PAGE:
Psychophysiological and Functional Near-Infrared Spectroscopic Brain Imaging of Trauma Memory and Posttraumatic Nightmare Memory Using Script-Driven Imagery in Individuals with PTSD

Augustus Kram Mendelsohn, BA

Massachusetts General Hospital
Psychophysiological and Functional Near-Infrared Spectroscopic Brain Imaging of Trauma Memory and Posttraumatic Nightmare Memory Using Script-Driven Imagery in Individuals with PTSD

Scientific Abstract

Background: Repetitive, trauma-related nightmares are a common symptom of PTSD. A first-line treatment for PTSD, Prolonged Exposure (PE) therapy, produces fear-extinction via repeated imaginal exposure to details of the patient’s memory of their worst trauma. Relevant traumatic events may have occurred in the distant past and their memories become distorted. Posttraumatic nightmares may be more recent, salient, and better able to induce extinction learning. This study compares physiological responses during memory of a trauma to those during memory of the trauma-related nightmare.

Methods: Subjects who have experienced a traumatic event resulting in frequent trauma-related nightmares write an account of the initial trauma. This is used to create 2, 30-sec trauma scripts using standardized procedures. Subjects complete 14 days of actigraphy, sleep diaries, record narratives of any nightmares and complete 2+ nights of ambulatory polysomnography. A nightmare closely related to a subject’s trauma is used to create 2, 30-sec trauma-nightmare scripts. Subjects then complete 2 standardized Script-Driven Imagery (SDI) sessions. In one session, they listen to and vividly imagine their 2 trauma scripts interspersed with 2 neutral scripts. During the other, they perform the same protocol but with 2 trauma- nightmare scripts. The 2 SDI sessions are 1h apart and their order is counterbalanced. During each SDI session, skin conductance, heart rate, and facial electromyography are recorded. Functional activity of the lateral prefrontal cortex is simultaneously recorded, using near-infrared spectroscopy, by the NINscan system. Data are synchronized across all recordings. We hypothesize that the strength of physiological responses to trauma-nightmare SDI will equal or exceed those to trauma-memory SDI.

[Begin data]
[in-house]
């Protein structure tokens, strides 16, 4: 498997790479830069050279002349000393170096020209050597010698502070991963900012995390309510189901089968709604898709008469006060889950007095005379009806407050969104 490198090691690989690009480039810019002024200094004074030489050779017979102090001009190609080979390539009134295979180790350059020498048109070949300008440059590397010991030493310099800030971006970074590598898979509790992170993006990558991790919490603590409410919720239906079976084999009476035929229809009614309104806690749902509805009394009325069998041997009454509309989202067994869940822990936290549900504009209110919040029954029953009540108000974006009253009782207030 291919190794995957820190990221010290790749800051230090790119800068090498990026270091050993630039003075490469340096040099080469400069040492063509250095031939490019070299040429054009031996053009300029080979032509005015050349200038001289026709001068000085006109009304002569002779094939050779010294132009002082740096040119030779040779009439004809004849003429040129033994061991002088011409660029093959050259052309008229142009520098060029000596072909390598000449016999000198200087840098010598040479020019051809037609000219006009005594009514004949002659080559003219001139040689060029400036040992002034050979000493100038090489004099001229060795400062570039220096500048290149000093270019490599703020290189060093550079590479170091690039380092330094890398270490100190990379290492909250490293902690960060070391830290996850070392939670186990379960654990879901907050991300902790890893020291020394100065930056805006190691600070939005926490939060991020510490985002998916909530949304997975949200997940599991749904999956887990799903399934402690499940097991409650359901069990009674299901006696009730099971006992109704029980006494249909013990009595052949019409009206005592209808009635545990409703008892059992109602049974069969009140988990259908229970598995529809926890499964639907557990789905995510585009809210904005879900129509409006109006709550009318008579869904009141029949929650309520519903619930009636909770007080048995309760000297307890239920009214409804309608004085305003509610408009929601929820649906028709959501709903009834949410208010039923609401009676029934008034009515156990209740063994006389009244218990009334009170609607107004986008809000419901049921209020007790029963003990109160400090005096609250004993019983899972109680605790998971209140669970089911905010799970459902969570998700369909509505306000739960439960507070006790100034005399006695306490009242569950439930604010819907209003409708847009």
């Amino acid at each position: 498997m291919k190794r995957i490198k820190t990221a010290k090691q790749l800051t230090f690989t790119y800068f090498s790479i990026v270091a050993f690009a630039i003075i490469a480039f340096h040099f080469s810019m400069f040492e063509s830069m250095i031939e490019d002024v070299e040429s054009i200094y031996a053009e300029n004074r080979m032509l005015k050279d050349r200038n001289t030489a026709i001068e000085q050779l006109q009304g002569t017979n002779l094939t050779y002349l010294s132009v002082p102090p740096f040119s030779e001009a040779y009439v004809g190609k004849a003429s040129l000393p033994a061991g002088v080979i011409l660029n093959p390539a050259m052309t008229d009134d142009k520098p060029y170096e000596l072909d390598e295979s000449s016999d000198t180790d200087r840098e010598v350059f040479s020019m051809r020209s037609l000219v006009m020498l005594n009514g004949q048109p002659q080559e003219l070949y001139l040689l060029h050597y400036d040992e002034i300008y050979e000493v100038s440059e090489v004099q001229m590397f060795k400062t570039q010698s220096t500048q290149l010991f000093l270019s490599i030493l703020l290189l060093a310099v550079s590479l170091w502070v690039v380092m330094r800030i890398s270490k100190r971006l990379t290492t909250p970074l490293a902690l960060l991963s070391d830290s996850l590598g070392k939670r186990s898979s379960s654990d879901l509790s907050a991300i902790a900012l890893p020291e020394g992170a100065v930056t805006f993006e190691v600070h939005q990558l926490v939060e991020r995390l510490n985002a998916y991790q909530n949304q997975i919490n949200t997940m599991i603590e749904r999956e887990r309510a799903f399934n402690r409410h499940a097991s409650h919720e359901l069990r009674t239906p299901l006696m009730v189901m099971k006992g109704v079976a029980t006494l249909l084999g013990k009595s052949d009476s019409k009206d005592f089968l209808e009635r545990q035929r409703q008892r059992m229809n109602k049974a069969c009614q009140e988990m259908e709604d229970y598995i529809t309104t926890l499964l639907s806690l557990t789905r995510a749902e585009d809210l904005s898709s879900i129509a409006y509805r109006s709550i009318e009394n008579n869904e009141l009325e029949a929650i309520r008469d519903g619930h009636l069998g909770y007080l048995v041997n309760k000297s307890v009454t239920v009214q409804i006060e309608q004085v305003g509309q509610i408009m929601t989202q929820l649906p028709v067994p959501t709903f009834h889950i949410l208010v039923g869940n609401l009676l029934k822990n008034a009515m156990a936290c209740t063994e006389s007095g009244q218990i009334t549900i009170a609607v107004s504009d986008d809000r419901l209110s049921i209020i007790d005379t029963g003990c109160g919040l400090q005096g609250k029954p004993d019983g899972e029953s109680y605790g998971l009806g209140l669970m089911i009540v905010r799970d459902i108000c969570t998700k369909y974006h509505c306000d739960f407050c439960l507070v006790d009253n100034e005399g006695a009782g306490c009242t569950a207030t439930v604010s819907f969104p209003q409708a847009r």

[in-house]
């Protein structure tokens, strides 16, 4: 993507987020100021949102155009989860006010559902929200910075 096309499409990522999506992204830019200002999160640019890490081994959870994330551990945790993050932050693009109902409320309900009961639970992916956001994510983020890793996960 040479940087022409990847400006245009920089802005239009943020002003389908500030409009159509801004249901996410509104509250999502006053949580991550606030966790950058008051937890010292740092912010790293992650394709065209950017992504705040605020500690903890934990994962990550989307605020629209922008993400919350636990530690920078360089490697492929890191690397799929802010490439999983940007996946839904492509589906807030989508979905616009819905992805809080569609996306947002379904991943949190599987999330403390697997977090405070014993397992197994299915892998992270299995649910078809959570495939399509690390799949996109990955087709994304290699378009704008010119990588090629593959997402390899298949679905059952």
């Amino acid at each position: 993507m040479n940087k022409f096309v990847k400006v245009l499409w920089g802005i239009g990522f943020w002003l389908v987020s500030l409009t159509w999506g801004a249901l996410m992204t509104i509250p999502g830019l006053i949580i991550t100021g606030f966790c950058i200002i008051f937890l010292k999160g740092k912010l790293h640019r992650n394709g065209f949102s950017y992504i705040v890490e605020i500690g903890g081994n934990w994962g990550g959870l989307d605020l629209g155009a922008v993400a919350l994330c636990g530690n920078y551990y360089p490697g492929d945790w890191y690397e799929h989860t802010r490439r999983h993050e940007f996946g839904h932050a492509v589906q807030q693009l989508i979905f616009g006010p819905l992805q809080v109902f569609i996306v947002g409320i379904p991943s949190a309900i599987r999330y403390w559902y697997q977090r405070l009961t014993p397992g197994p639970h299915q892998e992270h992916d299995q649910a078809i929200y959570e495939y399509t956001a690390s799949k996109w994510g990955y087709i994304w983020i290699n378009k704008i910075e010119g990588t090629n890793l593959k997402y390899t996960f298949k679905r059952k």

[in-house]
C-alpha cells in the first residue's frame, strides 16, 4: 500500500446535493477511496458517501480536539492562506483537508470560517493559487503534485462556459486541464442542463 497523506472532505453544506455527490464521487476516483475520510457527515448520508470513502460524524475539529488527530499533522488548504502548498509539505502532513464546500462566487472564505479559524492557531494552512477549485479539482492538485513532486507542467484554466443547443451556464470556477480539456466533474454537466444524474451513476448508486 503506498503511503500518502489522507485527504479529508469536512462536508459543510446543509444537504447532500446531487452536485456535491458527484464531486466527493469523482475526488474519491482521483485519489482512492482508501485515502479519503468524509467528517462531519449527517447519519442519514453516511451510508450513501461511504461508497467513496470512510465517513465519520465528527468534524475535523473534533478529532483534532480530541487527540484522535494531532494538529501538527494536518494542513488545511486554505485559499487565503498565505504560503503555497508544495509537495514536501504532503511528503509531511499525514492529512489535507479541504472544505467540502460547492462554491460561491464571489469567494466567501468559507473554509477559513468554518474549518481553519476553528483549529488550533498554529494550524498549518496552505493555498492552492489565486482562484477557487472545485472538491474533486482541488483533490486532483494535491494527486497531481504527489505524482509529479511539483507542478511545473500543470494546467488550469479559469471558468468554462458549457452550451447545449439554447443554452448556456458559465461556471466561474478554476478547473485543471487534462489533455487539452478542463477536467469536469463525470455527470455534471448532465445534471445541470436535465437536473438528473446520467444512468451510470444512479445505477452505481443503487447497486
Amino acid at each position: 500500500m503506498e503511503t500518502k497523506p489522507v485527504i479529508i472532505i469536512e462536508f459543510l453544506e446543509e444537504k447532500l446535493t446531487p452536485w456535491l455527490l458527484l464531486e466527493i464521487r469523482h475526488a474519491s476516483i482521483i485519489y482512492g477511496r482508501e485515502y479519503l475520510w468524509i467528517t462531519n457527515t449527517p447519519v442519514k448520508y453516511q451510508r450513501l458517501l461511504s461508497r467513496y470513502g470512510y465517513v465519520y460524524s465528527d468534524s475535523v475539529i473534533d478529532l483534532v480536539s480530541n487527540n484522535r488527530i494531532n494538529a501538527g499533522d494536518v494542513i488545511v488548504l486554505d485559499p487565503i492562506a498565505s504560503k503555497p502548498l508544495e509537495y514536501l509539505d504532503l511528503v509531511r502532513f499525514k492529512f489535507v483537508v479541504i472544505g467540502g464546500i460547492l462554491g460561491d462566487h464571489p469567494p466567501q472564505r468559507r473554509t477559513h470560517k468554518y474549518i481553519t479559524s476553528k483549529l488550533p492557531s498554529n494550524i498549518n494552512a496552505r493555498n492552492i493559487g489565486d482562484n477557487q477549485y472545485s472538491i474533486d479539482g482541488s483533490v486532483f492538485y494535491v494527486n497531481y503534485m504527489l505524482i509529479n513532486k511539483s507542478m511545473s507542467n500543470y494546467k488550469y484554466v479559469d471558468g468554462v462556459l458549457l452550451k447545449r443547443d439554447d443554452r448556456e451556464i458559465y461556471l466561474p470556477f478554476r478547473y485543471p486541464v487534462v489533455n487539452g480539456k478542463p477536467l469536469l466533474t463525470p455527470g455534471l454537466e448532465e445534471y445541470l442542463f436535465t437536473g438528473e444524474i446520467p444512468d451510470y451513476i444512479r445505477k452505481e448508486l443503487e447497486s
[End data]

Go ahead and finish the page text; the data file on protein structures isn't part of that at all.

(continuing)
Results: Data collection began in fall 2020; 4 subjects have now completed the study.

Conclusion: Data will determine if imagined trauma-nightmares can evoke similar or greater physiological and CNS responses than recollected content from the initial trauma. This study will provide proof-of-concept for recording these responses during PE to identify biomarkers of treatment response.

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research Areas

Authors

Augustus Kram Mendelsohn, BA, Vladimir Ivkovic, PhD, Elizabeth P. Fortier, Quan Zhang, PhD, Gary Strangman, Phd, Natasha Lasko, PhD, Scott P. Orr, PhD, Suzanne Pineles, PhD, Edward F. Pace-Schott PhD

Principal Investigator

Edward F. Pace-Schott, PhD